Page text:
Fellows in the news
Latest thought leadership by our Fellows
Numerous state courts assert attorney-client privilege holds true when client seeks counsel in good faith and the attorney holds a license for practicing somewhere, even if the client’s need is outside the lawyer’s jurisdiction.
In this publication, Sherbir Panag delineates what constitutes bribery, who is held liable, established examples, policy enforcement, and potential pitfalls for businesses in India.
In his recent article, Markus Funk issues a challenge to media outlets to get their facts straight and present them in a clear, direct manner devoid of sensationalism, otherwise, they are contributing to the all-too-commonplace incidences of violence against trespassers.
Take a listen to Alex Jay's podcast feature on Stewarts Commercial Litigation Podcast to explain Quincecare Duty and the delicate balance of responsibility banks hold to honor the requests of their clients while preventing fraudulent activity.
For our Romanian readers, Maria Nizzero's latest article presents the delicate balance that exists when countries open their borders to international investment and growth.
In this article, Markus Funk, provides an insider’s look at what it’s like to be a law school’s adjunct instructor. His article raises questions about how to better integrate these professors into university life and evaluates the real value they add to the educational framework.
Regis Bismuth article considers the roles of public vs. private institutions, international law, and how socially responsible policies are making a corporate impact.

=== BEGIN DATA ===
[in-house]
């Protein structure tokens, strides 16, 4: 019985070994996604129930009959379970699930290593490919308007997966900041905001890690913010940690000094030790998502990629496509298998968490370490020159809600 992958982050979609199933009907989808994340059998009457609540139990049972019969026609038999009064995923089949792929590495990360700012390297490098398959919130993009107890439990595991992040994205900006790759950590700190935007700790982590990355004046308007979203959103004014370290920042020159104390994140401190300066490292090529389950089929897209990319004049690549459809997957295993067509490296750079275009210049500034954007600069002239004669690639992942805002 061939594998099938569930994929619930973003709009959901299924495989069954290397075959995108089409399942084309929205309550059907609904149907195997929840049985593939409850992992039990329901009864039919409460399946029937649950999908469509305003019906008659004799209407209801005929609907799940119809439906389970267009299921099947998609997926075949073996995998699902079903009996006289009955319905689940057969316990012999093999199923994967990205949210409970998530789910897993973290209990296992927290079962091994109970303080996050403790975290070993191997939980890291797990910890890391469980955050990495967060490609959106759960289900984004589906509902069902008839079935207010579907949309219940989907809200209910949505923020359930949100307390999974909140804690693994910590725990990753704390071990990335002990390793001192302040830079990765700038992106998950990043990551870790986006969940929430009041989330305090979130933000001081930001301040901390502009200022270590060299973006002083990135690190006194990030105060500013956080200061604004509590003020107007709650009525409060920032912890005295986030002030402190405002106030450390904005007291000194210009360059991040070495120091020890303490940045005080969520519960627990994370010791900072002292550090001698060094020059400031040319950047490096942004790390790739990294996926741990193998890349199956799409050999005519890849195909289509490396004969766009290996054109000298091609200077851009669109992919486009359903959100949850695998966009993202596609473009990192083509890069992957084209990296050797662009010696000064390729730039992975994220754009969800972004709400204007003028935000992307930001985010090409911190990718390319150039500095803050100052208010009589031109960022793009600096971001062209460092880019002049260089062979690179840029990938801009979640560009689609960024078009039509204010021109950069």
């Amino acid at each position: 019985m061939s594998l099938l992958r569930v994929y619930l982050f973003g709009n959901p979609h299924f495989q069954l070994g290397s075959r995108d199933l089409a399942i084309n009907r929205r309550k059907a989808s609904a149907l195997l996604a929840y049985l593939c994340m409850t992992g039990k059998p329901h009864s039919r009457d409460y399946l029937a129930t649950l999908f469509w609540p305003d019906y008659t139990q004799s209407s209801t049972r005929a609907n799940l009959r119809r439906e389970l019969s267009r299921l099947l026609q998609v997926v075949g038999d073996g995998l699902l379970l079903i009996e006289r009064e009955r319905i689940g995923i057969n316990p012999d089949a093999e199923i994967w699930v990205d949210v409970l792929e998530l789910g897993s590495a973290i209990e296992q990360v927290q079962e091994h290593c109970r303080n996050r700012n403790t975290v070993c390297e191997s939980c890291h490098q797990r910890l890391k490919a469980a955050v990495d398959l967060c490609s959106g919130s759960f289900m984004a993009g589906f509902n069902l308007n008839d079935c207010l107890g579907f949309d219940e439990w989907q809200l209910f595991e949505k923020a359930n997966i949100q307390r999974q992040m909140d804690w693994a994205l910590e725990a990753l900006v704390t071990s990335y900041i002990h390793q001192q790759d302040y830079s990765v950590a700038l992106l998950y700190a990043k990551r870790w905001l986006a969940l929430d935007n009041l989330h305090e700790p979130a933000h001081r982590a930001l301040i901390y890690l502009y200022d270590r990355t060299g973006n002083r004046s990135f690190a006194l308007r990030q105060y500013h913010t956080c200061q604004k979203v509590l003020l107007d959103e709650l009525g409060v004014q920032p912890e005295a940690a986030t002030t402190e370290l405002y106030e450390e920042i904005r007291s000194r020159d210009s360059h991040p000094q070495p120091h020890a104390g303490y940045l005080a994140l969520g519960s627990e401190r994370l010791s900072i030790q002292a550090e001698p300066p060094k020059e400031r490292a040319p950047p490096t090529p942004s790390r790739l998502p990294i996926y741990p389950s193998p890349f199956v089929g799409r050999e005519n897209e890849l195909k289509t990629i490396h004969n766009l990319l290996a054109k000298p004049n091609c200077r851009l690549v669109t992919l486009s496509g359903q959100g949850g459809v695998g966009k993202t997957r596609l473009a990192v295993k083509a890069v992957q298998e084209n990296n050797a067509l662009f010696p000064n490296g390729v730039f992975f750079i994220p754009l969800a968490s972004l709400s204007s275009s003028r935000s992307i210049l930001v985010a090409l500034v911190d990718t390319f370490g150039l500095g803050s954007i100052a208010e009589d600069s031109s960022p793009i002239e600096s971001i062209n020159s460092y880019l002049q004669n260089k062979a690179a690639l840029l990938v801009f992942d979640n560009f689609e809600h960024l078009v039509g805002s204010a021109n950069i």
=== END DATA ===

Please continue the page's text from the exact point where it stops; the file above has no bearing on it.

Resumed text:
Jitka Logesova, known for her expertise in litigation policy, offers reflective commentary on the European Commission's recent directive, which aimed to enhance international cooperation and address enforcement loopholes but missed the inclusion of non-resolution agreements as a viable option.
While acknowledging the impact of AI software in the legal field, Mangeat emphasizes the indispensable value of skilled lawyers. He advises professionals to continuously enhance their expertise, improve communication skills, and learn a foreign language. With this growth mindset, ChatGPT can serve as a helpful tool.
Investors responded strongly when Credit Suisse made the decision to eliminate $18 billion worth of high-risk bonds, and now Marc Hassberger and his team are representing the 120 claims being brought before the Swiss Federal Administrative Tribunal.
Jonathan Sack poses a challenging question in the New York Law Journal as well as guides readers through the new policies and their actualized- as well as potential impact with depth and discernment.
Frederick Davis has been monitoring the Halkbank case, where the US Supreme Court ruled on April 19, 2023, that the Foreign Sovereign Immunities Act (FSIA) does not provide immunity in criminal cases. The decision now rests with the US Court of Appeals to determine the possibility of acquiring common law immunity.
This article, written by Eric Lewis, examines the United States Supreme Court's landmark decision in the Halkbank case, which enables the criminal prosecution of foreign sovereign entities.
In this article, Nicola Bonucci delves into the proposed EU legislation on mandatory human rights due diligence, its potential impact on companies, and provides suggestions for how companies can effectively adapt to and meet the new requirements.
For our German speakers, Frederick Davis' comparative legal study examines the handling of DPAs and NPAs, highlighting the advantages and disadvantages of informal procedures.
For our French speakers, Grégoire Mangeat is optimistic that AI and the justice system can improve the legal profession's efficiency and accessibility in a fair and ethical way.
The article by Jonathan Sack examines the issue of victims' rights during the negotiation of DPAs and discusses the reforms called for by the US Department of Justice in response to the Boeing DPA establishment.
Frederick Davis highlights the key issues and evaluates what blanket immunity could mean for SOEs and the Department of Justice’s efforts to prosecute international crime.
The article, co-written by Jonathan Sack, assesses recent US court precedents and their implications for future cases, emphasizing the challenges of successfully prosecuting bribery and public corruption cases, especially when explicit quid pro quo must be demonstrated.